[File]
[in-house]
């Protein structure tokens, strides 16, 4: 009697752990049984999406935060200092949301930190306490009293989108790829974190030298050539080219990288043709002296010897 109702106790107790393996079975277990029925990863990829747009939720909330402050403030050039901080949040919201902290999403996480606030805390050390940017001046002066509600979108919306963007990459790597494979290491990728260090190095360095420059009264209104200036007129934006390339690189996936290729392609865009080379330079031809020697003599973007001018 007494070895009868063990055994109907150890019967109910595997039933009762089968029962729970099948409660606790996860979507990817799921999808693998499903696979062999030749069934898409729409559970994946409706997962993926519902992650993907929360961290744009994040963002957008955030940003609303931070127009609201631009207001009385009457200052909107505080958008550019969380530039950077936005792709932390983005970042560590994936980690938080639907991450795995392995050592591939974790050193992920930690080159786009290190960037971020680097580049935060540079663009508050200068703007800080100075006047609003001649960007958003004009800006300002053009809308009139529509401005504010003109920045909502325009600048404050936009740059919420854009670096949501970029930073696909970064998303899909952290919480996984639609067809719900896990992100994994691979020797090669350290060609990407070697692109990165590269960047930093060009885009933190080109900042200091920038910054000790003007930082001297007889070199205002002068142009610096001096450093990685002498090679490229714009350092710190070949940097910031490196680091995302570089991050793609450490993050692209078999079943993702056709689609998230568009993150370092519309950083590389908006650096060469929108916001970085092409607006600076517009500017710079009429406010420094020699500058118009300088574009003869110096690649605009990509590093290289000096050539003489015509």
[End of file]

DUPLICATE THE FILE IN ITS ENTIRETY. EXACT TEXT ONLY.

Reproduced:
[in-house]
């Protein structure tokens, strides 16, 4: 009697752990049984999406935060200092949301930190306490009293989108790829974190030298050539080219990288043709002296010897 109702106790107790393996079975277990029925990863990829747009939720909330402050403030050039901080949040919201902290999403996480606030805390050390940017001046002066509600979108919306963007990459790597494979290491990728260090190095360095420059009264209104200036007129934006390339690189996936290729392609865009080379330079031809020697003599973007001018 007494070895009868063990055994109907150890019967109910595997039933009762089968029962729970099948409660606790996860979507990817799921999808693998499903696979062999030749069934898409729409559970994946409706997962993926519902992650993907929360961290744009994040963002957008955030940003609303931070127009609201631009207001009385009457200052909107505080958008550019969380530039950077936005792709932390983005970042560590994936980690938080639907991450795995392995050592591939974790050193992920930690080159786009290190960037971020680097580049935060540079663009508050200068703007800080100075006047609003001649960007958003004009800006300002053009809308009139529509401005504010003109920045909502325009600048404050936009740059919420854009670096949501970029930073696909970064998303899909952290919480996984639609067809719900896990992100994994691979020797090669350290060609990407070697692109990165590269960047930093060009885009933190080109900042200091920038910054000790003007930082001297007889070199205002002068142009610096001096450093990685002498090679490229714009350092710190070949940097910031490196680091995302570089991050793609450490993050692209078999079943993702056709689609998230568009993150370092519309950083590389908006650096060469929108916001970085092409607006600076517009500017710079009429406010420094020699500058118009300088574009003869110096690649605009990509590093290289000096050539003489015509």